Proportional Representation, Majoritarian Legislatures, and Coalitional Voting


  • I thank Shaun Bowler, Steve Callander, Raymond Duch, John Duggan, Mark Fey, Justin Fox, Rob Franzese, Christopher Kam, Renan Levine, panel participants at the general conference of the ECPR, the LSE Designing Democratic Institutions Conference, and the Modeling Context in the Vote Decision Conference at Nuffield College, Oxford, as well as seminar participants at the Tinbergen Institute, Rotterdam, and the Institute for Mathematical Behavioral Science, University of California–Irvine for useful comments and suggestions. I am grateful for financial support from the Icelandic Research Fund.

Indridi H. Indridason is Associate Professor of Political Science, 900 University Avenue, University of California, Riverside, Riverside, CA 92521 (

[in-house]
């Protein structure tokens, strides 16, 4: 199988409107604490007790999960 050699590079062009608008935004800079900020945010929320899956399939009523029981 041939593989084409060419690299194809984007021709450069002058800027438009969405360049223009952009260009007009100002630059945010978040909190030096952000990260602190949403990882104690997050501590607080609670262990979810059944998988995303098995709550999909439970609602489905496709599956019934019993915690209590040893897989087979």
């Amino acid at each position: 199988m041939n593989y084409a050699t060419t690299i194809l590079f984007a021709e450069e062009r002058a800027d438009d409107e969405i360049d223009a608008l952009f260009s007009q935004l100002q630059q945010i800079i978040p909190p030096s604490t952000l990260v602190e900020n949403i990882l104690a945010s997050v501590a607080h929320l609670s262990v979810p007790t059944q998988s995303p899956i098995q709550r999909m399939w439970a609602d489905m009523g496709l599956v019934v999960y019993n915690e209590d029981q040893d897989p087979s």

Voters in elections under plurality rule face relatively straightforward incentives. In proportional representation systems, voters face more complex incentives as electoral outcomes don’t translate as directly into policy outcomes as in plurality rule elections. A common approach is to assume electoral outcomes translate into policy as a vote-weighted average of all party platforms. However, most of the world’s legislatures are majoritarian institutions, and elections in PR systems are generally followed by a process of coalition formation. Results obtained using this assumption are not robust to the introduction of even minimal forms of majoritarianism. Incentives to engage in strategic voting depend on considerations about the coalitions that may form after the election, and the voters’ equilibrium strategies are shaped by policy balancing and the postelectoral coalition bargaining situation, including considerations about who will be appointed the formateur.